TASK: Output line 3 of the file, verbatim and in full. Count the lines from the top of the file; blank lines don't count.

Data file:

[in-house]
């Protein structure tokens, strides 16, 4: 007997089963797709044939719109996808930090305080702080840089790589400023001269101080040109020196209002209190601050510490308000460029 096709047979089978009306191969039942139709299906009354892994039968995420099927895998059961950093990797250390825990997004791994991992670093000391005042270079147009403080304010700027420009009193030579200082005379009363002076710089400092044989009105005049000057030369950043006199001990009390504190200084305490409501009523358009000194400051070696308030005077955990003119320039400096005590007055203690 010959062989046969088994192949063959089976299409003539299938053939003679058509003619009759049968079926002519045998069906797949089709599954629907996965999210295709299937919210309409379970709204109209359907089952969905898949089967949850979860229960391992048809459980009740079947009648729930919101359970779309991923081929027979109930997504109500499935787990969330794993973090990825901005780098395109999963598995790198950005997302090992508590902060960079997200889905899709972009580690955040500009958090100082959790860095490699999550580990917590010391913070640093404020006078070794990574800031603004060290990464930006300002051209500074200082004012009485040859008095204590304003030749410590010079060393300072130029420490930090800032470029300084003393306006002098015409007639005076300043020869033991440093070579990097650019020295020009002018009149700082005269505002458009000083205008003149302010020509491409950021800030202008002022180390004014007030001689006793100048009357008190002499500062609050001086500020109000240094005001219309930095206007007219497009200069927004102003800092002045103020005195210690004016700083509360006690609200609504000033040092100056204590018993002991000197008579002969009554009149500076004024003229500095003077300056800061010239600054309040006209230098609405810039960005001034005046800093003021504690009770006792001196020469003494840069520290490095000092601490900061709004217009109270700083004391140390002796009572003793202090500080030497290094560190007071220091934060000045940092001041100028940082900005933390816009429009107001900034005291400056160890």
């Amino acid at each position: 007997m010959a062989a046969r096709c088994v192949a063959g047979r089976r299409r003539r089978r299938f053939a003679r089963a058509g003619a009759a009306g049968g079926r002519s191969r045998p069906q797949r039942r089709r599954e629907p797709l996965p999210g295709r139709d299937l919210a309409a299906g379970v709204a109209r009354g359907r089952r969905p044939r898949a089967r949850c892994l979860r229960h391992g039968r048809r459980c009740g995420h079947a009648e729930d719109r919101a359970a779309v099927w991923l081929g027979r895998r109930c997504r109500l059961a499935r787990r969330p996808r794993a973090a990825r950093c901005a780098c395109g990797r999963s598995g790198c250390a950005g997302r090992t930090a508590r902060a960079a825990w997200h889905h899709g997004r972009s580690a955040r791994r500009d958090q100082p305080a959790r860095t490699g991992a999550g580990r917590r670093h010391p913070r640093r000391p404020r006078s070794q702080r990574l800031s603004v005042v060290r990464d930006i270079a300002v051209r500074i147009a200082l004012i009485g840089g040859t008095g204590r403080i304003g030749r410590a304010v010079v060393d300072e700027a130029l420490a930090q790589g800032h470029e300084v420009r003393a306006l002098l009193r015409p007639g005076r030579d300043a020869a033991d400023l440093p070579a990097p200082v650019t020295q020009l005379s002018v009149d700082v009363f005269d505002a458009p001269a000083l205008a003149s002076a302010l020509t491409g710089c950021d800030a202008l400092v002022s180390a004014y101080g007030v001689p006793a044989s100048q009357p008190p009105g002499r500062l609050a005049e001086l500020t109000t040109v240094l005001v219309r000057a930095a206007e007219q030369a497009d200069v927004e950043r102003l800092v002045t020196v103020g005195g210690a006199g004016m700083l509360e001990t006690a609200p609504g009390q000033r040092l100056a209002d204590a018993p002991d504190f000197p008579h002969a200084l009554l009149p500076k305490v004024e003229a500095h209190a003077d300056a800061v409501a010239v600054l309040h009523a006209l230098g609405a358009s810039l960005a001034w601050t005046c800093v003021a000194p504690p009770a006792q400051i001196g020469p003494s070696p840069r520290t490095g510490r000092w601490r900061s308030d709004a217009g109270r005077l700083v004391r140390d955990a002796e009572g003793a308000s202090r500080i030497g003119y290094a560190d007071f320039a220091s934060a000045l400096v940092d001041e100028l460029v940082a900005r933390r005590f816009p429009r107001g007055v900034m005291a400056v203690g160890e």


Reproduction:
């Amino acid at each position: 007997m010959a062989a046969r096709c088994v192949a063959g047979r089976r299409r003539r089978r299938f053939a003679r089963a058509g003619a009759a009306g049968g079926r002519s191969r045998p069906q797949r039942r089709r599954e629907p797709l996965p999210g295709r139709d299937l919210a309409a299906g379970v709204a109209r009354g359907r089952r969905p044939r898949a089967r949850c892994l979860r229960h391992g039968r048809r459980c009740g995420h079947a009648e729930d719109r919101a359970a779309v099927w991923l081929g027979r895998r109930c997504r109500l059961a499935r787990r969330p996808r794993a973090a990825r950093c901005a780098c395109g990797r999963s598995g790198c250390a950005g997302r090992t930090a508590r902060a960079a825990w997200h889905h899709g997004r972009s580690a955040r791994r500009d958090q100082p305080a959790r860095t490699g991992a999550g580990r917590r670093h010391p913070r640093r000391p404020r006078s070794q702080r990574l800031s603004v005042v060290r990464d930006i270079a300002v051209r500074i147009a200082l004012i009485g840089g040859t008095g204590r403080i304003g030749r410590a304010v010079v060393d300072e700027a130029l420490a930090q790589g800032h470029e300084v420009r003393a306006l002098l009193r015409p007639g005076r030579d300043a020869a033991d400023l440093p070579a990097p200082v650019t020295q020009l005379s002018v009149d700082v009363f005269d505002a458009p001269a000083l205008a003149s002076a302010l020509t491409g710089c950021d800030a202008l400092v002022s180390a004014y101080g007030v001689p006793a044989s100048q009357p008190p009105g002499r500062l609050a005049e001086l500020t109000t040109v240094l005001v219309r000057a930095a206007e007219q030369a497009d200069v927004e950043r102003l800092v002045t020196v103020g005195g210690a006199g004016m700083l509360e001990t006690a609200p609504g009390q000033r040092l100056a209002d204590a018993p002991d504190f000197p008579h002969a200084l009554l009149p500076k305490v004024e003229a500095h209190a003077d300056a800061v409501a010239v600054l309040h009523a006209l230098g609405a358009s810039l960005a001034w601050t005046c800093v003021a000194p504690p009770a006792q400051i001196g020469p003494s070696p840069r520290t490095g510490r000092w601490r900061s308030d709004a217009g109270r005077l700083v004391r140390d955990a002796e009572g003793a308000s202090r500080i030497g003119y290094a560190d007071f320039a220091s934060a000045l400096v940092d001041e100028l460029v940082a900005r933390r005590f816009p429009r107001g007055v900034m005291a400056v203690g160890e």